“I am not a crook!” These words were once famously spoken by a former President in a time when people expected their leaders to be honest and forthright. It’s a refreshingly candid remark that almost seems quaint in today’s cynical political atmosphere.
The term “crook” comes from “crooked,” which might seem like a strange way to describe someone. Its meaning is most likely derived from the Bible. Solomon used the term to describe a dishonest person; a person who is bent – who doesn’t measure up – who leans toward evil and away from what is right. He said that the crooked could never be straightened (Ecclesiastes 1:15).
The truth is that all of us are crooked – every single one of us.
Like a sapling that has grown bent over, when forcibly straightened, it just snaps back to its bent shape when released. All of our efforts to reform ourselves or to straighten out other people are equally challenged. There is nothing that a man can do in his own power to straighten himself out. If we could, then Jesus would not have needed to die.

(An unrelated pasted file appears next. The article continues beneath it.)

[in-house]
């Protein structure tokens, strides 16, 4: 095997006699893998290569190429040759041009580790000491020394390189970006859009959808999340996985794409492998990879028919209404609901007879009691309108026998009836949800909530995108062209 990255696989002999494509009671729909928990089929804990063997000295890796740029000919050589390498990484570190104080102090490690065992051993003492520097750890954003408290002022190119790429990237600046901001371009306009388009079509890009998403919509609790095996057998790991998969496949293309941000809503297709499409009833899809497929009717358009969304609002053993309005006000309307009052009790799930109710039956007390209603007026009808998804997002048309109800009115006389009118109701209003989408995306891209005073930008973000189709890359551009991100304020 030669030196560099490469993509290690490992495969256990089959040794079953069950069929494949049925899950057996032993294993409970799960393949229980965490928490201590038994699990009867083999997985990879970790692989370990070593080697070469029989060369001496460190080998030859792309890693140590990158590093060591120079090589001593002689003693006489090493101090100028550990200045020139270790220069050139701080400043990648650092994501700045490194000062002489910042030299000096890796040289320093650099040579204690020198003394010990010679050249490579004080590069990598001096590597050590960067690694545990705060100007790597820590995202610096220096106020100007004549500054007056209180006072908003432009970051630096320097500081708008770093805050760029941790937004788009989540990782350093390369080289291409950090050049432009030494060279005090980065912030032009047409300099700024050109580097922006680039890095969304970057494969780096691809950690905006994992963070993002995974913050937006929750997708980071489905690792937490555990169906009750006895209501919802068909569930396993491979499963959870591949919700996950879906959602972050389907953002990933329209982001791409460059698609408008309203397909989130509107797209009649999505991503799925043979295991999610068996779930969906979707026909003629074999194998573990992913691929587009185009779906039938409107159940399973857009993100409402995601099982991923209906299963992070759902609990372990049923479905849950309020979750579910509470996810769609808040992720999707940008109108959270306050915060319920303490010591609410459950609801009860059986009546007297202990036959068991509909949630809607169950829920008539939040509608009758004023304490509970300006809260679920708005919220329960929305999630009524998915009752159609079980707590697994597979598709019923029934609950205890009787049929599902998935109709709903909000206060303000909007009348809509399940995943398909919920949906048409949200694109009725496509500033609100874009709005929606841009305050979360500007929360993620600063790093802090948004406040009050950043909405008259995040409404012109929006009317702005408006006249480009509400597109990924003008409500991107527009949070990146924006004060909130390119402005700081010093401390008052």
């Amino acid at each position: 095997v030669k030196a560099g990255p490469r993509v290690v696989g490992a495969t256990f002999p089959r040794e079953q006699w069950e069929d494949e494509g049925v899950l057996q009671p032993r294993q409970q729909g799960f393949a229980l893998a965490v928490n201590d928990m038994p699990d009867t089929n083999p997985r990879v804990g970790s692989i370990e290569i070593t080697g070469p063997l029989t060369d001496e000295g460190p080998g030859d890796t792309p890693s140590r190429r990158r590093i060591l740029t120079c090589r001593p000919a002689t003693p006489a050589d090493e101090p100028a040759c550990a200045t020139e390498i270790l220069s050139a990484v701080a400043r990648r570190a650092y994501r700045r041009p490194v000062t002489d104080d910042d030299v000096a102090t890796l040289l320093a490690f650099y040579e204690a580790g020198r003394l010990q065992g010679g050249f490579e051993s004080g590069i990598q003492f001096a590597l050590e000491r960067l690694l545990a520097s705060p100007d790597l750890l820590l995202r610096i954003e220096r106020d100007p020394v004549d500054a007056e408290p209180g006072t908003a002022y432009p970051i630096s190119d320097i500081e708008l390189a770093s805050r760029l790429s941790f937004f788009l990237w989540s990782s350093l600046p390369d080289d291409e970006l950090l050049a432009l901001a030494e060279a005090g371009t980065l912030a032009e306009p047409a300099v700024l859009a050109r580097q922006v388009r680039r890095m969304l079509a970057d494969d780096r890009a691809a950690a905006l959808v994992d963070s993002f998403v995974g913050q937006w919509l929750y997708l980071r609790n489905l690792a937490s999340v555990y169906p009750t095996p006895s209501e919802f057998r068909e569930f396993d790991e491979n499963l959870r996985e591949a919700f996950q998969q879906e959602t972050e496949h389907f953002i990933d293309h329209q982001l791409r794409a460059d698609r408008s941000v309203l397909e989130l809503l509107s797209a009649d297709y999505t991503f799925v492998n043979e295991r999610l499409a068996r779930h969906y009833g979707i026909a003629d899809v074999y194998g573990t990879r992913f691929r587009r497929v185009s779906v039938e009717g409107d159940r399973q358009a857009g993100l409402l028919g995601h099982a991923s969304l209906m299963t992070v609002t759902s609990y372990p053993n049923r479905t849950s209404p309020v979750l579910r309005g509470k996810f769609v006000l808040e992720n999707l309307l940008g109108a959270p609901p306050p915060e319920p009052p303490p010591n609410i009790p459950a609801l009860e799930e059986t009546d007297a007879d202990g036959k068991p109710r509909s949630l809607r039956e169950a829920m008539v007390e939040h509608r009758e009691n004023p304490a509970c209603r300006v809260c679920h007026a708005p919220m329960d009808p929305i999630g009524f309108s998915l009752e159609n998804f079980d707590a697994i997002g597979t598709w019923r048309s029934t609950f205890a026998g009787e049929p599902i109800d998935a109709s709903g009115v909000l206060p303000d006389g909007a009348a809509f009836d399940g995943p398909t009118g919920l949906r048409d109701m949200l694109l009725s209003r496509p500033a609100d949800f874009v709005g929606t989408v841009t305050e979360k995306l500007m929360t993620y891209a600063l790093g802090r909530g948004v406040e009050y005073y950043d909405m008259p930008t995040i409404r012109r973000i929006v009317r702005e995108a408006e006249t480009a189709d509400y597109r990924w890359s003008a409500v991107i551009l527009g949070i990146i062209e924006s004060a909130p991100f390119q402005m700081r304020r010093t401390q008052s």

Only Jesus can take the crooked and make it straight.
John the Baptist used the words of Isaiah to describe what Jesus would do:
“Every valley will be filled, and every mountain and hill will be brought low, and the crooked will be made straight, and the rough ways will be made smooth, and all humanity will see the salvation of God.’” Luke 3:5-6
Beginning with the thief on the cross, Jesus hasn’t stopped straightening out crooks. He’s still doing it today. He doesn’t merely straighten us, though – he replaces our crooked life with a new one. Through the miracle of redemption, we are made new creatures.
Some of us admittedly need to be constantly remade – we are told to “Be-being made new.” It’s an ongoing process that won’t end until the day we make it home.
Christ's life is the ultimate "Straight Stick."
“Jesus was condemned as a crook and bent crooked in the manner He was hung on the cross, and from the pain that gripped His body, in order that we might be made straight through Him.” ~ James H. Cagle